Objective: To compare the sensitivity of somatostatin receptor scintigraphy done using [111In-DTPA-DPhe1]octreotide with that of other imaging methods in the localization of gastrinomas in patients with the Zollinger-Ellison syndrome.
Design: Prospective study.
Setting: Referral-based clinical research center.
Patients: 80 consecutive patients with the Zollinger-Ellison syndrome.
Interventions: Conventional tumor localization studies (ultrasonography, computed tomography [CT], magnetic resonance imaging [MRI], selective angiography, and bone scanning) and somatostatin receptor scintigraphy done using [111In-DTPA-DPhe1]octreotide with single-photon emission CT imaging at 4 and 24 hours. Patients with possible liver metastases had biopsies done for confirmation, and 15 patients had exploratory laparotomies done to assess primary tumor localization.
Results: Extrahepatic gastrinomas or liver metastases were identified by ultrasonography in 19% of patients, by CT in 38% of patients, by MRI in 45% of patients, by angiography in 40% of patients, and by somatostatin receptor scintigraphy in 70% of patients. Somatostatin receptor scintigraphy was as sensitive as the other tests combined (59%), and when the results of all other tests were added to the somatostatin receptor scintigraphy results, tumors were localized in 75% of patients. Among patients with a possible primary tumor, the results of ultrasonography were positive in 9%, the results of CT were positive in 31%, the results of MRI were positive in 30%, the results of angiography were positive in 28%, and the results of somatostatin receptor scintigraphy were positive in 58%. Somatostatin receptor scintigraphy was as sensitive as all of the other imaging studies combined; when the results of scintigraphy were added to the results of the other studies, possible primary tumors were identified in 68% of patients. In 24 patients who had histologically proven metastatic liver disease, sensitivities for the detection of any metastatic liver lesions were 46% for ultrasonography, 42% for CT, 71% for MRI, 62% for angiography, and 92% for somatostatin receptor scintigraphy. Somatostatin receptor scintigraphy was significantly better than all of the conventional imaging methods in the identification of gastrinomas later found at surgery (P = 0.004), but it still missed 20% of gastrinomas.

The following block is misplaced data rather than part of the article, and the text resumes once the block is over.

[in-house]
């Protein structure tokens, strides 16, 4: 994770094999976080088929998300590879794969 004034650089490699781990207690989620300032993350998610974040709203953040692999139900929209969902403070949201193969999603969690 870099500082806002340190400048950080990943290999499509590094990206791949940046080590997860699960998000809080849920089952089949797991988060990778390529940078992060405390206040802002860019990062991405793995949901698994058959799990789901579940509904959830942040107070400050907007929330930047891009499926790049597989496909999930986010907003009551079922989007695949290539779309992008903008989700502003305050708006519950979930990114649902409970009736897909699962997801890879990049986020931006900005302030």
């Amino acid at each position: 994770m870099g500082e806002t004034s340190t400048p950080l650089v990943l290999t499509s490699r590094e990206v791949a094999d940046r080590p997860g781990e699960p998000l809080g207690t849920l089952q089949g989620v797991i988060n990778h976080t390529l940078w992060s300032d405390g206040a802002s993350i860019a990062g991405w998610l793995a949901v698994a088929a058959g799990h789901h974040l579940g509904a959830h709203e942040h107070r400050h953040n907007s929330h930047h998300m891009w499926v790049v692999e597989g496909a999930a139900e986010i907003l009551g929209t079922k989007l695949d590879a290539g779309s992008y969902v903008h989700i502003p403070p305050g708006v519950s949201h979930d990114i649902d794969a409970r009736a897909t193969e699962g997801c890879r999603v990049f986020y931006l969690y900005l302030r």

Conclusions: Somatostatin receptor scintigraphy is the single most sensitive method for imaging either primary or metastatic liver lesions in patients with the Zollinger-Ellison syndrome. Because of its sensitivity, simplicity, and cost-effectiveness, it should be the first imaging method used in these patients. For patients with negative results on somatostatin receptor scintigraphy, guidelines about the use of other imaging studies are proposed.